There might have been merit in making WHTT a common statement by Christians and Jews, and that was discussed along the way. As some journalists point out, that would have had more media appeal. At the same time, one may ask why Christian leaders should be hesitant to speak as Christians to the Christian people of America. One reason for such hesitancy is that Christians have internalized a perverse notion of what it means that ours is a “pluralistic” society. It is thought that any public statement must include everybody, and must therefore fudge the differences that make the deepest difference. But pluralism means, inter alia, that the public is composed of discrete publics. A superficial homogenization is the very antithesis of pluralism. It is precisely in the service of pluralism that we attend to distinctive communities—always in a manner respectful of other communities that comprise what we call, in a much more attenuated sense, the national community.
There is an understandable nervousness, however, about speaking of “the Christian community,” since self-described Christians make up about 90 percent of the citizenry. For those who are not Christians, democratic adherence to majority rule is mixed with fear of majoritarianism. Political majorities, some insist, should be formed without reference to nonpolitical characteristics of the majority of the people—without reference, for instance, to their being Christians. This anxiety about majority status afflicts, not without reason, also many Christians who feel a vestigial guilt about the real and alleged oppressions perpetrated by an earlier Christendom. That uneasiness is further sharpened by a salutary concern for minorities. It is a salutary concern easily twisted into the obsessive anxiety that has produced the distinctly unsalutary “politics of victimization” that so fractures and degrades our common life.
A hundred or even fifty years ago, a declaration on the state of the nation by “Christian leadership” was deemed unexceptionable. But that reflected a time of oldline Protestantism's cultural dominance that is definitely past. What happened in the past half century is a muting of the Christian voice in public not because of secularization but because of the reconfiguration of Christianity in America, meaning chiefly the ascendancy of Catholicism and evangelical Protestantism. More precisely, the Christian voice in its Catholic and evangelical expressions is not so much muted as it is viewed by the remaining liberal establishments as suspect, as an alien intrusion upon our public life.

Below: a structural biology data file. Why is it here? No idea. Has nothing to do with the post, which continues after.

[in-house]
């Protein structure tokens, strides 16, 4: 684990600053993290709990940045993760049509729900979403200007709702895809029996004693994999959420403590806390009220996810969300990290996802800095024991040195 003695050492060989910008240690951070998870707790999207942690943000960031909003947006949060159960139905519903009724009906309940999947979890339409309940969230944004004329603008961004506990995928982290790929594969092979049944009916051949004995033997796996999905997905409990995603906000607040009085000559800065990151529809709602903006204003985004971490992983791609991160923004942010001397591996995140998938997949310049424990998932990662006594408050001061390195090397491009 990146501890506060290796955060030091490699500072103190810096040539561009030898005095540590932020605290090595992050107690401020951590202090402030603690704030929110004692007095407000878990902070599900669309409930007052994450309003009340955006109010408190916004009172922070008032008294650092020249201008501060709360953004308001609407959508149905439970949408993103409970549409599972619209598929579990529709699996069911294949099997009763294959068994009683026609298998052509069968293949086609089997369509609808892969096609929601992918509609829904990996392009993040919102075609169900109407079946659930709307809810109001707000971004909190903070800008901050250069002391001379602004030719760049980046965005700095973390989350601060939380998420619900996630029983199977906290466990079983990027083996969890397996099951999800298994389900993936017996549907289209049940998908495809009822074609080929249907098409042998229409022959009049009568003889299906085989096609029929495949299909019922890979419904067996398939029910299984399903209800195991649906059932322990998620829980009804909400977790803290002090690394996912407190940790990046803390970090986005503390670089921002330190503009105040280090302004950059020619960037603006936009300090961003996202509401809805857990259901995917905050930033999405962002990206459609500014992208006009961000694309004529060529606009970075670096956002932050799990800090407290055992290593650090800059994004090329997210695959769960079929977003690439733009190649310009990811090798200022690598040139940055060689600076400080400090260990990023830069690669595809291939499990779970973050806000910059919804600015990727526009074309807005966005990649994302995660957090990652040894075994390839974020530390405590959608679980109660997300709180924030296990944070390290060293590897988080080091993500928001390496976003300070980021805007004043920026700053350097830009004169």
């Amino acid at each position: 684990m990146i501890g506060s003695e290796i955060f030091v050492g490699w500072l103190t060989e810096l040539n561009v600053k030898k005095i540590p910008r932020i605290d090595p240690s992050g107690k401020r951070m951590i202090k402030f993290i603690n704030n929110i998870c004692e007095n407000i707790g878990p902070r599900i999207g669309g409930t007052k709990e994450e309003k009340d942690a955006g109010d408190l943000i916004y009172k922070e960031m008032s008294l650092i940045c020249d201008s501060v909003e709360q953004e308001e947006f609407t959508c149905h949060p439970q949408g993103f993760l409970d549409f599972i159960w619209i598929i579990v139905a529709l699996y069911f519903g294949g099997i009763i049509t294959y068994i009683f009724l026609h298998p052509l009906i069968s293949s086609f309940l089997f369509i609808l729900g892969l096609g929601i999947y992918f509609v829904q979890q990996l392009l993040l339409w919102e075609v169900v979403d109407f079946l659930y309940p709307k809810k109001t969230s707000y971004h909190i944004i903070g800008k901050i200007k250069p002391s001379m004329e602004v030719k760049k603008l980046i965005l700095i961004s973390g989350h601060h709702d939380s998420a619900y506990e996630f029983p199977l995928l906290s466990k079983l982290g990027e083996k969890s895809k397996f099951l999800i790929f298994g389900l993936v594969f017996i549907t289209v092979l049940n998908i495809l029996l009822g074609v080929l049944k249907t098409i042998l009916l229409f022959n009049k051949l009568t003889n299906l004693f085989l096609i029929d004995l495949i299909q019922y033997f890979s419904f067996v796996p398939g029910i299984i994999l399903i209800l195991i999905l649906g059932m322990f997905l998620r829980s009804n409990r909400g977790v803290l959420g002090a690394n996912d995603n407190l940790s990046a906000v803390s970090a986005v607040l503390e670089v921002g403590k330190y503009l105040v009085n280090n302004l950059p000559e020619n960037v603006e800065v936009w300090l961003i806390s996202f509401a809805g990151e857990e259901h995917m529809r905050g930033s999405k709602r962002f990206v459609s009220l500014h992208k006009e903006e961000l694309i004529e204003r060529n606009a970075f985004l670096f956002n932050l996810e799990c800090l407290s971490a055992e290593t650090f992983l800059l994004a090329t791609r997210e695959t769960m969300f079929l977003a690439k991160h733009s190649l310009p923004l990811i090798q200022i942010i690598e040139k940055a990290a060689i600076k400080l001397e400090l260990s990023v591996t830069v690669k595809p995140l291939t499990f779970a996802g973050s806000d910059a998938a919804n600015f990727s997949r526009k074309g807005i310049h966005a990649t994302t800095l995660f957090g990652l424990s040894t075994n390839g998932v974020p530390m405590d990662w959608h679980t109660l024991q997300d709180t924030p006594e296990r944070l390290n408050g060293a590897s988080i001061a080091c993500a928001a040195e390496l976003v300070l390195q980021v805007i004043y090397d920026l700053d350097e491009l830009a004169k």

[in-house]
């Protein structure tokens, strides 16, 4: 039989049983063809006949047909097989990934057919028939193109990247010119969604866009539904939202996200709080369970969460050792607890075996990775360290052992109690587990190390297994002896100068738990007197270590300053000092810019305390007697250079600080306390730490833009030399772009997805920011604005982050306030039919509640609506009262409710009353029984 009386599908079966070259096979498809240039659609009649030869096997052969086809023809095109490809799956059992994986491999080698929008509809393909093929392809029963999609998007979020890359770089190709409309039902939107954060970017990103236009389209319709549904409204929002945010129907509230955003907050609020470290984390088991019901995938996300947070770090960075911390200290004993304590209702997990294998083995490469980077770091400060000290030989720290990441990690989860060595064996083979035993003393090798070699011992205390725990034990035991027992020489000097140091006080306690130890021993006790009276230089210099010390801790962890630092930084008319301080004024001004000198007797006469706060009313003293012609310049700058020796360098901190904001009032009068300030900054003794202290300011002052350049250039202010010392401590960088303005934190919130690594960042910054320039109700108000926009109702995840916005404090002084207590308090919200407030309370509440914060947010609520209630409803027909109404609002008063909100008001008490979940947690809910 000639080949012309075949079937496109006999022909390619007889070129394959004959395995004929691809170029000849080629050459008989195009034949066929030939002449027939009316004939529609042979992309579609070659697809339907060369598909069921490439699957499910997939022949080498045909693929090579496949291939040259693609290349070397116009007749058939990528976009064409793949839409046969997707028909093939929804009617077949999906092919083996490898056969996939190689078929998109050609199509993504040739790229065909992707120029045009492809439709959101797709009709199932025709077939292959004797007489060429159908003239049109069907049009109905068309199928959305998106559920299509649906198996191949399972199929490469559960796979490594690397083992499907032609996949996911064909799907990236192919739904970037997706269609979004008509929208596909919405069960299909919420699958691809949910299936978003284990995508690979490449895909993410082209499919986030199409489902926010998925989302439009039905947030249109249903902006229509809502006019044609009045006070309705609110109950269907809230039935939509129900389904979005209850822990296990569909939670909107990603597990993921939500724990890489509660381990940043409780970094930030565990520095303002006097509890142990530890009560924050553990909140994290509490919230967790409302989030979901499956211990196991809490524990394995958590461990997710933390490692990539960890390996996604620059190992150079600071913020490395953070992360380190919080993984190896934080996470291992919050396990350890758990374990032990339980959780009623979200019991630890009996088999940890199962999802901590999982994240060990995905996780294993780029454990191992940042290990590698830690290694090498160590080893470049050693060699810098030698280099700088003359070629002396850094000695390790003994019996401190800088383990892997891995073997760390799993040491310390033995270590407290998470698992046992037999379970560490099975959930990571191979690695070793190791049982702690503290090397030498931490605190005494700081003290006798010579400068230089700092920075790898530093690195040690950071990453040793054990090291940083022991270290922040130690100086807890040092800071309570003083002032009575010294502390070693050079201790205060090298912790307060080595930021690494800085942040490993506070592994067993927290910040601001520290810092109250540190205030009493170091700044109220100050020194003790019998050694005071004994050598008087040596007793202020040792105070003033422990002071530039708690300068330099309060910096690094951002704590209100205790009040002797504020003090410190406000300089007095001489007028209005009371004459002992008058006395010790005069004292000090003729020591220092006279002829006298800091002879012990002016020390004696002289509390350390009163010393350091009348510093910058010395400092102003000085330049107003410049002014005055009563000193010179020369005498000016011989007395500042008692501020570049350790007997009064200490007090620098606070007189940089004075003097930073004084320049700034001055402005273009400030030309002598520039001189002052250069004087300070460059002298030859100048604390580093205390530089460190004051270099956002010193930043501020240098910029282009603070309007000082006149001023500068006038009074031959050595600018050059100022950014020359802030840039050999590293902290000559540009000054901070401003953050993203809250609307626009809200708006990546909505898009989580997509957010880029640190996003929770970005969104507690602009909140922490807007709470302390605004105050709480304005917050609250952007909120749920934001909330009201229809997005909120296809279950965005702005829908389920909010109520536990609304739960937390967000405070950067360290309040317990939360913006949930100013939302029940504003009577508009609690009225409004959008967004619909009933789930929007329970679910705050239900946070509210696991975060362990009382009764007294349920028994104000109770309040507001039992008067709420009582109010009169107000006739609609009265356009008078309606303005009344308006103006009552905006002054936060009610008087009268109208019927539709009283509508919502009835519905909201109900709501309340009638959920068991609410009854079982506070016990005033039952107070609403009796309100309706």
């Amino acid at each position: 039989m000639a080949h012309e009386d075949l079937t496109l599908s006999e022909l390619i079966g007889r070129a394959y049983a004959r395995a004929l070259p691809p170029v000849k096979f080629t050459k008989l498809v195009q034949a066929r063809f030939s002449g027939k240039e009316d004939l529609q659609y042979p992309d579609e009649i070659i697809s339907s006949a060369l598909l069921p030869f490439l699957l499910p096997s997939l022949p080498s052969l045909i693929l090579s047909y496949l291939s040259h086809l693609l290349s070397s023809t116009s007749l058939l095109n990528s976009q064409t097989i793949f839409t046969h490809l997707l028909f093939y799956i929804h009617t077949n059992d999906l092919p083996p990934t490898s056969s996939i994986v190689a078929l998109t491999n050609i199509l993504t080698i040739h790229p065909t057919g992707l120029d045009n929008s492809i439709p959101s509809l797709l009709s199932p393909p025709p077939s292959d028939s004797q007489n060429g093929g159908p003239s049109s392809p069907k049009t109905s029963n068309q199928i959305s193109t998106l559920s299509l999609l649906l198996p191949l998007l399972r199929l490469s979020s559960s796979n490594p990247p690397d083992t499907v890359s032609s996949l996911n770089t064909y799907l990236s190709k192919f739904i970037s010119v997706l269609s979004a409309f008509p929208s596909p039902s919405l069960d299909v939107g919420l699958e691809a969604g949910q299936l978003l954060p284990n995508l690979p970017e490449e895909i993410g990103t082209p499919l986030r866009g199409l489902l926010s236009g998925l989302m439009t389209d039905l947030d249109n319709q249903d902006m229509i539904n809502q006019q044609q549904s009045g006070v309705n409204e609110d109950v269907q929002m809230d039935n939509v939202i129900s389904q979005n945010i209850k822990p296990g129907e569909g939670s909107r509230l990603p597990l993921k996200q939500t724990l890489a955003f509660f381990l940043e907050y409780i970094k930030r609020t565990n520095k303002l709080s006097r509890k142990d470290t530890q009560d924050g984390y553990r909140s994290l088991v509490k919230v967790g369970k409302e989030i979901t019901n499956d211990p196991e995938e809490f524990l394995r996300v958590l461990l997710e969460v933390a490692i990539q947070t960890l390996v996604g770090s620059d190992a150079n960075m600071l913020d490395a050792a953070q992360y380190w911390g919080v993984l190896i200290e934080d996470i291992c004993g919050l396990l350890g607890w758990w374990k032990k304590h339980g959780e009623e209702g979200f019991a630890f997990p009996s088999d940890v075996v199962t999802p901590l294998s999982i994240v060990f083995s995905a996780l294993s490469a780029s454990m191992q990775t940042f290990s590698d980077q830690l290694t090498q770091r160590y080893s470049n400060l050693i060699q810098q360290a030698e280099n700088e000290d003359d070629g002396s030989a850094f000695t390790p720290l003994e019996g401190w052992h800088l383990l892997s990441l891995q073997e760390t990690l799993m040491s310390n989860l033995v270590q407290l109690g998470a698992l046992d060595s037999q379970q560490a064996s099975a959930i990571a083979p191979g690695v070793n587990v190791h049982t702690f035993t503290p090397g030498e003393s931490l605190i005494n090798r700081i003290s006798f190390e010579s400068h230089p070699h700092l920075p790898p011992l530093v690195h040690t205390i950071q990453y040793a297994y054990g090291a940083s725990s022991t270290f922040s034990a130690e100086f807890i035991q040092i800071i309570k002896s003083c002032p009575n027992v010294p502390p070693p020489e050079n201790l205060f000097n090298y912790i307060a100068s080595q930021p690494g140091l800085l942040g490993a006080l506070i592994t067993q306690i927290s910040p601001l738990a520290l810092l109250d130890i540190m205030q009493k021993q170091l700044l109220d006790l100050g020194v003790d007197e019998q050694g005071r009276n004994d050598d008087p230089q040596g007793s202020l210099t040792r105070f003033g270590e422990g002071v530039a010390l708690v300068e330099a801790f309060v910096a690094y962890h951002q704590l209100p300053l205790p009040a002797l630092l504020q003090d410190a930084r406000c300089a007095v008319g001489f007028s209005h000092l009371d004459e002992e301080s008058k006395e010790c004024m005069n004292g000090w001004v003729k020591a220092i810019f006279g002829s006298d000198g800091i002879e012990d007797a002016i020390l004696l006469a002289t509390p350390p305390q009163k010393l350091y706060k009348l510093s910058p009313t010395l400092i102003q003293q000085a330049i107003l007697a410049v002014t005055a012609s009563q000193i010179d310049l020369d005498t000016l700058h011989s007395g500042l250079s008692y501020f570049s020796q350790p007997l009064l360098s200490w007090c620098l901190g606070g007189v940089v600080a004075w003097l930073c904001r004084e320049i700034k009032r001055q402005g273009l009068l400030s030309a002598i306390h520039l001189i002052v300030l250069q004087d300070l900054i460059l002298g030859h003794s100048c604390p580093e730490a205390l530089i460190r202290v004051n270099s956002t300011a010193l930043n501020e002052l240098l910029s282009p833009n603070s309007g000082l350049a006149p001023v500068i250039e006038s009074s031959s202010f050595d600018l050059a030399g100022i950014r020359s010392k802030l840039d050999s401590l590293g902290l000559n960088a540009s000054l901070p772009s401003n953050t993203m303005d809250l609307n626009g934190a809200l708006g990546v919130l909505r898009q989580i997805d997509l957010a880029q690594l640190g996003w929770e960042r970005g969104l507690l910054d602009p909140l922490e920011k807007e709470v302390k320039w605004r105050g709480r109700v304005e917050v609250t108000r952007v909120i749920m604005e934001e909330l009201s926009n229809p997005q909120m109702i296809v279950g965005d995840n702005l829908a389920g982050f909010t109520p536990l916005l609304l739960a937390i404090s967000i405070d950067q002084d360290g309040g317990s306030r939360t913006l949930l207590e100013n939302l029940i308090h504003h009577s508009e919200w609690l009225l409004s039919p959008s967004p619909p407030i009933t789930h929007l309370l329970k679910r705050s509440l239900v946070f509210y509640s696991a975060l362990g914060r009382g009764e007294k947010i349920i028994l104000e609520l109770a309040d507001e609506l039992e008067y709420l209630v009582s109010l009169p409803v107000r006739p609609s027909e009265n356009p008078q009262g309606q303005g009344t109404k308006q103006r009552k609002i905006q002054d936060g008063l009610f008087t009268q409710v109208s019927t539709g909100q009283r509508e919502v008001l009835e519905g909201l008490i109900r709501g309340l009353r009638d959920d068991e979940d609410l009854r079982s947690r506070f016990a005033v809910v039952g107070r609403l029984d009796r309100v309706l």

It is now a matter of doctrine among the advocates of perverse pluralism that there is no moral consensus in this society, and certainly no consensus based on religion. One may at least entertain the possibility that debates about matters moral and cultural were in the past more pluralistic than at present. There were more arenas of discourse—politics, the university, professional associations, religious organizations—effectively engaged in such public debates. Today the news and entertainment industry aspires to monopolize such debates, indeed to monopolize what counts as “public.” Other voices, notably religious voices, are dismissed as being of only “sectarian” interest, even though the positions voiced are supported by the majority of Americans—and, perhaps, precisely because it is suspected that they are supported by most Americans.
In short, we are for many reasons in a terrible muddle about what it means to be a pluralistic society, and one result is that Christian leaders are inhibited from publicly addressing themselves to the Christian majority. (Shades of the Moral Majority!) Even as it overcomes that inhibition, WHTT attends to the sensitivities involved. The statement declares,